He'll miss the team if: He looks more like the .178/.263/.233 hitter he was for the Padres before being released in May of 2008. As mentioned above, he's a 40-year-old outfielder who was well below average defensively in his last major league season. He can also opt out of his contract if he's not on the big league roster by March 25. If he doesn't hit well enough to overcome his defensive shortcomings, he'll go from 2010's version of Gabe Kapler to 2010's version of Trot Nixon.
He'll make the team if: He hits reasonably well and Edmonds doesn't. Inglett has a lot of non-batting things going for him: He's capable of playing second and third base as well as the outfield corners, and his career .293 batting average and .349 slugging percentage could make him a valuable contact hitter off the bench. His versatility also creates other options: If Inglett makes the team, it's possible the team could use him as a backup in the infield and outfield, freeing up a roster spot for a 13th pitcher. Or, he could also make the team as a sixth infielder.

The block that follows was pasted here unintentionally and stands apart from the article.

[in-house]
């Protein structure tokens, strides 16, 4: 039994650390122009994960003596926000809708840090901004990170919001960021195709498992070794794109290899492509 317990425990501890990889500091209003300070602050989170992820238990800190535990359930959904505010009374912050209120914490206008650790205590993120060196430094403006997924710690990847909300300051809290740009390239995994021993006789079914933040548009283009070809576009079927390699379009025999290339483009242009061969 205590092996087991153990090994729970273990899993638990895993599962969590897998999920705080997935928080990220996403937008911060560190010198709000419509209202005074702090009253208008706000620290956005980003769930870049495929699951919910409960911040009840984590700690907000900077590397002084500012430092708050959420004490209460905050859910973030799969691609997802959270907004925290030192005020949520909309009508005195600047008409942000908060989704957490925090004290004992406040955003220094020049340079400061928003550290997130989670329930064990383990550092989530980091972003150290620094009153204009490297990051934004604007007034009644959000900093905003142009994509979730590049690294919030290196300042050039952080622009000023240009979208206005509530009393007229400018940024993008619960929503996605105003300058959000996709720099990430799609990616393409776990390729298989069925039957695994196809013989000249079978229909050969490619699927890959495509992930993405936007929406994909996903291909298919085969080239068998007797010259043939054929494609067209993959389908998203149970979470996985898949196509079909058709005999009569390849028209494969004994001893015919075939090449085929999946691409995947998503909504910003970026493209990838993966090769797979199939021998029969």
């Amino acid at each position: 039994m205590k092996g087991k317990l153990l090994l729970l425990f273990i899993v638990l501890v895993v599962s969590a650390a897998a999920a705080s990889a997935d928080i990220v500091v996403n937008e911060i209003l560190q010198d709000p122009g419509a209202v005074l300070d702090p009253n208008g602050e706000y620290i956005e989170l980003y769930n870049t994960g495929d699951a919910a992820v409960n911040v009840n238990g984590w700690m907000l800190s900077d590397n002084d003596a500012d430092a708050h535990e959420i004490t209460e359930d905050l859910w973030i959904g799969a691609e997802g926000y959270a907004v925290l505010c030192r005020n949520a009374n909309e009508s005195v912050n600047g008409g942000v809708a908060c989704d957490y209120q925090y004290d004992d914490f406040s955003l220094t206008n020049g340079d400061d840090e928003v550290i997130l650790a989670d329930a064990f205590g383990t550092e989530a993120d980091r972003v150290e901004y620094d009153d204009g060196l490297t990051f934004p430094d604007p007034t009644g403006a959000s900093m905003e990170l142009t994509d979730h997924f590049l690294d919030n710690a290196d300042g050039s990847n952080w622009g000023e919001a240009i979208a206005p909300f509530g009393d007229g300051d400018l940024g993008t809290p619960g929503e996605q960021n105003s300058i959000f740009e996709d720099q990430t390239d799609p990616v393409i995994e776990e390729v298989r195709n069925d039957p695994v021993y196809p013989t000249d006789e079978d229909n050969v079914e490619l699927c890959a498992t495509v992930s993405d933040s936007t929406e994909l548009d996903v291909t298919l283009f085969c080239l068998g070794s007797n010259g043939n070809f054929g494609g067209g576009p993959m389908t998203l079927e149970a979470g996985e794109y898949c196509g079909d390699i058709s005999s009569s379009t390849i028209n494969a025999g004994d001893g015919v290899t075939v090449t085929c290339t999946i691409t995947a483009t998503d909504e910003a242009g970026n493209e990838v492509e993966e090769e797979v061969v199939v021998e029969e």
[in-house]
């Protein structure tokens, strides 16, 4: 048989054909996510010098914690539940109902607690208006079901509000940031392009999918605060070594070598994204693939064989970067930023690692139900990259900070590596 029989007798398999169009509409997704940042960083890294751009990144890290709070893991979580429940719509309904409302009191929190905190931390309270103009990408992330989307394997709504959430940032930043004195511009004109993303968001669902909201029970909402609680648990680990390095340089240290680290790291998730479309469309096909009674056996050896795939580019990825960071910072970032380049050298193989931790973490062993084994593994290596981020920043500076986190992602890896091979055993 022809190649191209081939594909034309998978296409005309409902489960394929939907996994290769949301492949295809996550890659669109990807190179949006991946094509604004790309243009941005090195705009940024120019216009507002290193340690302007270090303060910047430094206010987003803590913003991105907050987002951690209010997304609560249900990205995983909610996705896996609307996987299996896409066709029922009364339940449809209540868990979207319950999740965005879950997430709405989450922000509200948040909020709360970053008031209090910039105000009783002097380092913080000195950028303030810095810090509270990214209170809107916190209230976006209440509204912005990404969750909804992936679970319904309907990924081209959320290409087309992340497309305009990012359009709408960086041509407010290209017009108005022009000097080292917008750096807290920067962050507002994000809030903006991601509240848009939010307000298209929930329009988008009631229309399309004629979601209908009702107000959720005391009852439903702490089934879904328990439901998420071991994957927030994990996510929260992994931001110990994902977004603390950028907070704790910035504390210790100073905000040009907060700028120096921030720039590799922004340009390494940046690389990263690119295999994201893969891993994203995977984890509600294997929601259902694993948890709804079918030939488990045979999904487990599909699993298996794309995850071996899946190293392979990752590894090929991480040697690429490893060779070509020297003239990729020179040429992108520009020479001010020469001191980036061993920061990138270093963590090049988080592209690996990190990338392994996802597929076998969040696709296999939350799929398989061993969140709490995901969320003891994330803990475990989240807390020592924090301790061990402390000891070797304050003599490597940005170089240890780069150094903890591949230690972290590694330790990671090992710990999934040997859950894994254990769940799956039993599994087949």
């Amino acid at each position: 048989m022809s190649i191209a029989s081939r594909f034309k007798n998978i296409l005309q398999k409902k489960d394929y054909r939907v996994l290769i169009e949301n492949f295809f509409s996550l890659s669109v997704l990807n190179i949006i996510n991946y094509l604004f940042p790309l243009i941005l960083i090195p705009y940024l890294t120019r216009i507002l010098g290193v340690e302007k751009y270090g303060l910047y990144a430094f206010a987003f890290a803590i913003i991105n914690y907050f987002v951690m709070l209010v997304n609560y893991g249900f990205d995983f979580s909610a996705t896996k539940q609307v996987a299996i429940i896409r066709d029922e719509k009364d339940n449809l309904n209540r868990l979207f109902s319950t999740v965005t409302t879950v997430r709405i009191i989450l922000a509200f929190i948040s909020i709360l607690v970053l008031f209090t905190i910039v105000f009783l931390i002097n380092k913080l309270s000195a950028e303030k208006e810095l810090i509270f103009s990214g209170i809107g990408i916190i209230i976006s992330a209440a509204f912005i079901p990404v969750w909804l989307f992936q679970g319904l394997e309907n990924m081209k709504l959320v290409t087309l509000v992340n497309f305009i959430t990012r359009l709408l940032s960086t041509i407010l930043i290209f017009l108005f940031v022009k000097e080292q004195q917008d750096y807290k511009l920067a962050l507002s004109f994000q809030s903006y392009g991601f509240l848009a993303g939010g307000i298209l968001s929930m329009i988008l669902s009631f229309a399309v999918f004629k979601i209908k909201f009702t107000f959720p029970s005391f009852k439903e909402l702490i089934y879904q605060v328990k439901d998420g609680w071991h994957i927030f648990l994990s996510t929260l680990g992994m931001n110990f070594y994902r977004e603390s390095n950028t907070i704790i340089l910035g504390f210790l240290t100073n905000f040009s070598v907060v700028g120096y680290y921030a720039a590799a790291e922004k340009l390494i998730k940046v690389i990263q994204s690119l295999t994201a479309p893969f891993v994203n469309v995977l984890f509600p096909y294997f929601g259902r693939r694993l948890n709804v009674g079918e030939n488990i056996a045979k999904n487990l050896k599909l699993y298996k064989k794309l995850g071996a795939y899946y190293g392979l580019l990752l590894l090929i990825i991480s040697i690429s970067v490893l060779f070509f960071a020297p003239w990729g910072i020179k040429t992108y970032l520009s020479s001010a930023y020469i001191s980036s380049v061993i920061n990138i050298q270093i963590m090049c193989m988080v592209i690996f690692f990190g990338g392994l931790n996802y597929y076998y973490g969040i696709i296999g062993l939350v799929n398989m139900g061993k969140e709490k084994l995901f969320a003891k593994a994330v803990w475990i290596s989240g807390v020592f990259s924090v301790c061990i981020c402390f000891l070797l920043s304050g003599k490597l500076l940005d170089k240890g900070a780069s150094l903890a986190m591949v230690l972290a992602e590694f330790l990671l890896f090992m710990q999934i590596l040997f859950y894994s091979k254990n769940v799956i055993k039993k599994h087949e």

He'll miss the team if: He doesn't hit, or Jim Edmonds outhits him. Inglett doesn't have much power (career .396 slugging percentage), so if Edmonds shows some pop in spring training, he'll have a major value advantage at the plate.
He'll make the team if: A good spring would certainly help matters, but if Oeltjen and Edmonds or Inglett both have good springs, then it might not matter. The Australian has posted .800+ OPSes in AAA in each of the last two seasons (albeit in very friendly hitter environments in Tucson and Reno), and does have the ability to play center field in a pinch, as well as both left and right. If he swings a hot bat this spring and the guys in front of him don't, he probably won't be a bad fifth outfielder.
He'll miss the team if: Edmonds or Inglett perform. Oeltjen may turn out to be a decent major leaguer, but he doesn't have a track record, Edmonds' bat or Inglett's versatility, so he'll need some help to make the team.
Final infielder: With Prince Fielder, Rickie Weeks, Alcides Escobar, Casey McGehee and Craig Counsell under contract and in camp, the Brewers have one infield spot remaining. Since Counsell is capable of providing backup coverage at all four positions, the final bench position player doesn't have to fill a specific need, creating the possibility of a wide open race. The Brewers are bringing five players to camp to compete for it.